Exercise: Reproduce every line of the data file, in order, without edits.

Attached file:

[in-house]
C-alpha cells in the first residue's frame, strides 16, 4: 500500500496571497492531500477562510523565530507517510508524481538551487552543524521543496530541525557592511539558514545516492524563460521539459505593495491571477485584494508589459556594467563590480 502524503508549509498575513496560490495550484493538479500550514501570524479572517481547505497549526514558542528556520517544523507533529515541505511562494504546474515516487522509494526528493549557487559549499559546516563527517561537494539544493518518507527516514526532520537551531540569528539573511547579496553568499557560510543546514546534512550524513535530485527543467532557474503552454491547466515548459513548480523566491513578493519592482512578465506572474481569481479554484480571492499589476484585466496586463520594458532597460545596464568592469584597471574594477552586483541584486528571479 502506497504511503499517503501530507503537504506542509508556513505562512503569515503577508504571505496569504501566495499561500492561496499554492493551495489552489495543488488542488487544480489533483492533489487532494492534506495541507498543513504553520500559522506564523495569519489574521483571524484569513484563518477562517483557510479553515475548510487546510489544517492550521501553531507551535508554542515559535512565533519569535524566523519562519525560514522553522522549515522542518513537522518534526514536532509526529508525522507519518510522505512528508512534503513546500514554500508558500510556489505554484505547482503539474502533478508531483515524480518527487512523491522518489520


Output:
[in-house]
C-alpha cells in the first residue's frame, strides 16, 4: 500500500496571497492531500477562510523565530507517510508524481538551487552543524521543496530541525557592511539558514545516492524563460521539459505593495491571477485584494508589459556594467563590480 502524503508549509498575513496560490495550484493538479500550514501570524479572517481547505497549526514558542528556520517544523507533529515541505511562494504546474515516487522509494526528493549557487559549499559546516563527517561537494539544493518518507527516514526532520537551531540569528539573511547579496553568499557560510543546514546534512550524513535530485527543467532557474503552454491547466515548459513548480523566491513578493519592482512578465506572474481569481479554484480571492499589476484585466496586463520594458532597460545596464568592469584597471574594477552586483541584486528571479 502506497504511503499517503501530507503537504506542509508556513505562512503569515503577508504571505496569504501566495499561500492561496499554492493551495489552489495543488488542488487544480489533483492533489487532494492534506495541507498543513504553520500559522506564523495569519489574521483571524484569513484563518477562517483557510479553515475548510487546510489544517492550521501553531507551535508554542515559535512565533519569535524566523519562519525560514522553522522549515522542518513537522518534526514536532509526529508525522507519518510522505512528508512534503513546500514554500508558500510556489505554484505547482503539474502533478508531483515524480518527487512523491522518489520